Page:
Okanagan Skaha school trustees set to keep pay frozen

After approving budget that included employee job cuts, school trustees are set to keep their own pay frozen for a second consecutive year.

A month after approving a new budget that included employee job cuts, school trustees are set to keep their own pay frozen for a second consecutive year.

Members of the Okanagan Skaha School District’s finance and management committee met Wednesday to review compensation for trustees, and while some expressed a desire to index their pay to inflation, they don’t think the time is right to do it just yet.

“I think status quo this year, because we’ve just had to make $600,000 worth of cuts, and I think we need to just leave it the way it is,” said Trustee Ginny Manning, who chairs the school board. In that role, Manning earns $13,290 a year. Vice-chair Bruce Johnson is paid $12,220 annually, while five other trustees each earn $10,620. A staff report presented to the committee showed Okanagan Skaha’s elected officials are the sixth highest paid among 10 comparison districts that have similar populations.

The richest trustees in that group earn $21,513 annually in New Westminster, while the lowest-paid collect $9,855 in North Okanagan-Shuswap. Of the 10, only West Vancouver gave its trustees a raise last year.

According to the staff report, elected officials for Okanagan Skaha last received a raise in 2011, when their pay was bumped up by 1.7 per cent, but hadn’t seen an increase for three years before that. The committee was also told that administrators haven’t had raises for four years.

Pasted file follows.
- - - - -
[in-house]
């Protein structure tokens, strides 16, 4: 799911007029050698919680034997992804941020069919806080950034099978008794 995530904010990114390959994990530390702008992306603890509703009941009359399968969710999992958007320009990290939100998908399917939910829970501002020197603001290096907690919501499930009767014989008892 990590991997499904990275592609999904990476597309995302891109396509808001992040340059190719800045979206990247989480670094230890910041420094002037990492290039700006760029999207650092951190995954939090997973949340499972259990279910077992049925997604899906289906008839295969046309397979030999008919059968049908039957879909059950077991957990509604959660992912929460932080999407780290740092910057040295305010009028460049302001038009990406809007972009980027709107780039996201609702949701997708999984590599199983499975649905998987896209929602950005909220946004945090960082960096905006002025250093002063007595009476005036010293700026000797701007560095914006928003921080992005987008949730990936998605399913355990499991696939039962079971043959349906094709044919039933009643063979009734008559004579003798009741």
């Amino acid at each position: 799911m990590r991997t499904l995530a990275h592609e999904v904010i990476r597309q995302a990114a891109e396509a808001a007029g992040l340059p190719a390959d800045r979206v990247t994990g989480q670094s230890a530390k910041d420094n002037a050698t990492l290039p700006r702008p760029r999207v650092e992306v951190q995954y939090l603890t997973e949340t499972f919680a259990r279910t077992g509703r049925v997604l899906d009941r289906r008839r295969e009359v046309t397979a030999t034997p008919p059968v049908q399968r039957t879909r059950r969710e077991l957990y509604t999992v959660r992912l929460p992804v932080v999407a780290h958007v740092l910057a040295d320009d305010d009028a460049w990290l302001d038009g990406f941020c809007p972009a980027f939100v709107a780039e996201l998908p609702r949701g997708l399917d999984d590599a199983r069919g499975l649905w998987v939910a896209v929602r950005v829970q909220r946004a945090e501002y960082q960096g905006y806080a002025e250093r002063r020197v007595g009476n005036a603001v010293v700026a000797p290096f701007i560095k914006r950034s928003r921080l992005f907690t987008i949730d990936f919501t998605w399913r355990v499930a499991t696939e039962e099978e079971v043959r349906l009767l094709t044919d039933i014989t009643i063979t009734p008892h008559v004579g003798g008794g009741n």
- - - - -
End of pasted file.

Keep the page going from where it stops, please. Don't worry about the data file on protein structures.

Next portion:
Trustee Walter Huebert, who supported the pay freeze, said board members’ compensation doesn’t accurately reflect the amount of work they do.

“It’s not like trustees are over-compensated for anything. In terms of the time spent, I mean, really, it’s almost a volunteer position,” he said.

In May, the board approved a 2013-14 budget that cut 2.4 full-time equivalent staff positions and will lead to the elimination of a program for gifted students in middle schools. And due to declining enrolment, another 7.7 teaching positions are expected to be trimmed next fall. Huebert said elected officials should share the pain.

“It’s not fair to cut other people and then increase our own pay,” he added.

Trustee Linda Van Alphen agreed.

“I concur with Walter because we did do a lot of work, but by the same token we had to make so many cuts that I think it would be disrespectful if we gave ourselves more money,” she said.

The committee voted to recommend the board continue with the freeze on compensation when it deals with the issue at its regular meeting Monday.

Just Posted

It's believed the Sacred Hearts church on PIB land burned Sunday night. (Aileen Mascasaet Maningas)
UDPATE: Two churches on band land in South Okanagan burn to the ground

Sacred Hearts church on Penticton Indian Band land was reduced to rubble

The Coquihalla Lakes washroom is getting upgrades. (Submitted)
Okanagan Connector to get upgrades to aging washrooms

The Ministry of Transportation recently announced $1 million in funding for the upgrades

People at the beach in front of Discovery Bay Resort on Tuesday, July 14. (Michael Rodriguez - Capital News)
Heat wave forecast for Okanagan-Shuswap

Tempertures are forecast to hit record breaking highs this week

James Miller, the managing editor at the Penticton Herald, celebrates his win with his dog Milo after finding out he was elected as city councillor in Saturday night’s by-election. (Submitted)